I am in SLC, fresh from EUG, heading to MSP and ultimately FSD.
Yes, I’m traveling. Alone, this time. No kids to keep an eye on, no dollies in tow, no Dora-the-Explorer suitcase trundling along behind my curly-headed child, stuffed with drawing paper and pencils and toys and snacks and used Kleenex.
It’s quite nice to be alone.
It’s also a little bit lonely.
I’ve been in Eugene, Oregon for a friend’s wedding. The wedding was lovely – outdoors, not too big, not too long, delicious cake. My friend and her smiling husband drove away in a 1947 (or was it ’48?!) fire engine and it was cute, quaint, and perfect.
But Eugene held more than my dear friend’s wedding – it held family, friends, and innumerable memories.
It was 20 years ago exactly that I graduated from the University of Oregon. I’d been back to Eugene once, five years ago, but that was just for 36 hours and I was too distracted to spend much time on campus. This time I was able to walk around leisurely, gaze at the new buildings and old, and enjoy the atmosphere. I didn’t feel 18 again – no, the gray in my hair doesn’t allow for that fantasy – but I enjoyed myself immensely…perhaps BECAUSE I didn’t have to rush back to my dorm room and cram for a final exam.
There’s nothing like a reunion – with old places or old friends or family. I was able to see many family members who graciously drove down from Washington to see me, and I met my new great-niece. She is, of course, adorable. I also saw my Eugene relatives and I had the privilege of staying with my aunt, which felt like coming home as I spent a lot of time with them over my college years. I think that I spent every single weekend at her house for at least the first 6 weeks of my freshman year. Mom and Dad were still in Germany, so my aunt’s home was a gift for a homesick kid.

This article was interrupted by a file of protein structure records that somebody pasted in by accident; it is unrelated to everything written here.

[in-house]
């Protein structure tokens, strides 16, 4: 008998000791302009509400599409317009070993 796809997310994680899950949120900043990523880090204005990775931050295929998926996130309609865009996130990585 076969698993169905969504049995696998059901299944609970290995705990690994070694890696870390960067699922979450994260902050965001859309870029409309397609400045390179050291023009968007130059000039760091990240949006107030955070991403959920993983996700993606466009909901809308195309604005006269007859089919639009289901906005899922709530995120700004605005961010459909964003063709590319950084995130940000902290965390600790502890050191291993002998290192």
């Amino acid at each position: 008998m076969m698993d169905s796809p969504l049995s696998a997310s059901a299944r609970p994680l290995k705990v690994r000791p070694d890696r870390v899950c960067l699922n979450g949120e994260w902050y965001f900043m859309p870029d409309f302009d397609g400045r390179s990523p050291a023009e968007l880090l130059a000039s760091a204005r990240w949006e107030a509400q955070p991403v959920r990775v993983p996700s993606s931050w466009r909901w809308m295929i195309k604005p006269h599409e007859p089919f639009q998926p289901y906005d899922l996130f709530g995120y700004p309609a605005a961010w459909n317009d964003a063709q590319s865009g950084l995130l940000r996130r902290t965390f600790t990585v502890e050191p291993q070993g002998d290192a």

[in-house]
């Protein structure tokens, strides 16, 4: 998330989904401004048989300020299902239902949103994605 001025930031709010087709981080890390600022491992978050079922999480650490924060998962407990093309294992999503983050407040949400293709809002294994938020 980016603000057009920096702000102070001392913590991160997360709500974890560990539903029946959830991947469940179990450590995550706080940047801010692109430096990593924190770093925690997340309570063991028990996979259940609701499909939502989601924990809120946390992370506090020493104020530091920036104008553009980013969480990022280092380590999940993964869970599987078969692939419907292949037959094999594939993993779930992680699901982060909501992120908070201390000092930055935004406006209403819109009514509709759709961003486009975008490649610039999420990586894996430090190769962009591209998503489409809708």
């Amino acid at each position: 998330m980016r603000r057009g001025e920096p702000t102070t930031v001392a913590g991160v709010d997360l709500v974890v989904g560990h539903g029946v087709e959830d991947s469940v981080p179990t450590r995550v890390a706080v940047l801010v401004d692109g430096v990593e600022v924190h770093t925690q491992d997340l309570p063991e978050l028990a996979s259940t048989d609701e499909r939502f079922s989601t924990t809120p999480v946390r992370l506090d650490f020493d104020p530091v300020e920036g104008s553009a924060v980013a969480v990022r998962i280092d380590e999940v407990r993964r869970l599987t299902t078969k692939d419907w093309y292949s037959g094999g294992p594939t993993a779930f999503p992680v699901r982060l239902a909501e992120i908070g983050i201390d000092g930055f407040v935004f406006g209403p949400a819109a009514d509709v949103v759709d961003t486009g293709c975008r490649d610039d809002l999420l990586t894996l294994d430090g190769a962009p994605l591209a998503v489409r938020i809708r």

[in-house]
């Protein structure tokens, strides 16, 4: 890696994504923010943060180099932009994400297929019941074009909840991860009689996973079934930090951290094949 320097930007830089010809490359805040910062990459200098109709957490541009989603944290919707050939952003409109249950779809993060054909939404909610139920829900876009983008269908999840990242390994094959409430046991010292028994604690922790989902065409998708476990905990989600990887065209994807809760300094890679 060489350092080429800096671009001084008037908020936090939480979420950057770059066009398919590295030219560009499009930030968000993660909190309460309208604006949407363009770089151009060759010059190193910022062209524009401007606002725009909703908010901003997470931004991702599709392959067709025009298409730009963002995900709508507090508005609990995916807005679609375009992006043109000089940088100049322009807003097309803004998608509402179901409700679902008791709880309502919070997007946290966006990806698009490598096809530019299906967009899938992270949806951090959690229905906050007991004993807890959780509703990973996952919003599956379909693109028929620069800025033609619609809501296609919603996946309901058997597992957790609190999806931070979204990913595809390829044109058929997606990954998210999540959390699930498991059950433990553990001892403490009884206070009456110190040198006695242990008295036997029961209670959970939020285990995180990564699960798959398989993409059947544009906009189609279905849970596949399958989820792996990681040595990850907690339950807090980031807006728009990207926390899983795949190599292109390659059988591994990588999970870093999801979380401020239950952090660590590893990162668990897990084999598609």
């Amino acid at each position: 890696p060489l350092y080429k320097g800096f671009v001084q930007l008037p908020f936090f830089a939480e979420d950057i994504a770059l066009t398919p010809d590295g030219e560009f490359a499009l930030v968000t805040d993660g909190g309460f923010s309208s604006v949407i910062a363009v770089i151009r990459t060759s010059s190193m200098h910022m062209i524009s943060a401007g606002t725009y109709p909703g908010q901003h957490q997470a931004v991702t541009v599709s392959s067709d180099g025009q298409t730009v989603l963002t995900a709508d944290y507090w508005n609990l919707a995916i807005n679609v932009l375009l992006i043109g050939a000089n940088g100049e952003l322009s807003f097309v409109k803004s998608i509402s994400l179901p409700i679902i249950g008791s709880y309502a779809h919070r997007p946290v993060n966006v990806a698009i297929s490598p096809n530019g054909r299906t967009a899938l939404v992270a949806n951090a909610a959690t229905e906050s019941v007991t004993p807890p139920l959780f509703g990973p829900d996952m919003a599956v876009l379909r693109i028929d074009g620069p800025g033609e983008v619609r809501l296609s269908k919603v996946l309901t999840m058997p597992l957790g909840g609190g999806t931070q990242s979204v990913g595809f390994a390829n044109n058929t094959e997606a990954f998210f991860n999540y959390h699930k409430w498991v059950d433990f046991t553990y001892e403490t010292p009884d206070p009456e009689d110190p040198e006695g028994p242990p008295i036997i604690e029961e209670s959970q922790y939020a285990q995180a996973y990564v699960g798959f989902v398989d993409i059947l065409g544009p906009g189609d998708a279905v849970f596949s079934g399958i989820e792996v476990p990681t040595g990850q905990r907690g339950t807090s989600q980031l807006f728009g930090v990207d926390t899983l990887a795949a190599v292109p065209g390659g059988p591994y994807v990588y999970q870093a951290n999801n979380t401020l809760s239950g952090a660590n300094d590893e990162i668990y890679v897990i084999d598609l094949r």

I also saw many college friends – some of whom I hadn’t seen in two decades – and was reminded of their quirks, their ways of speaking, their wonderful laughs. We sat outside at a restaurant along the Willamette River watching ospreys, river rafters and each other. I am so glad to know these people.
Now I have to return to reality. To dirty clothes and dirty dishes. To unread piles of mail and a garden that has yet to be planted. To irritable kids and sticky kisses.
I’m ready to be back. Bring it on.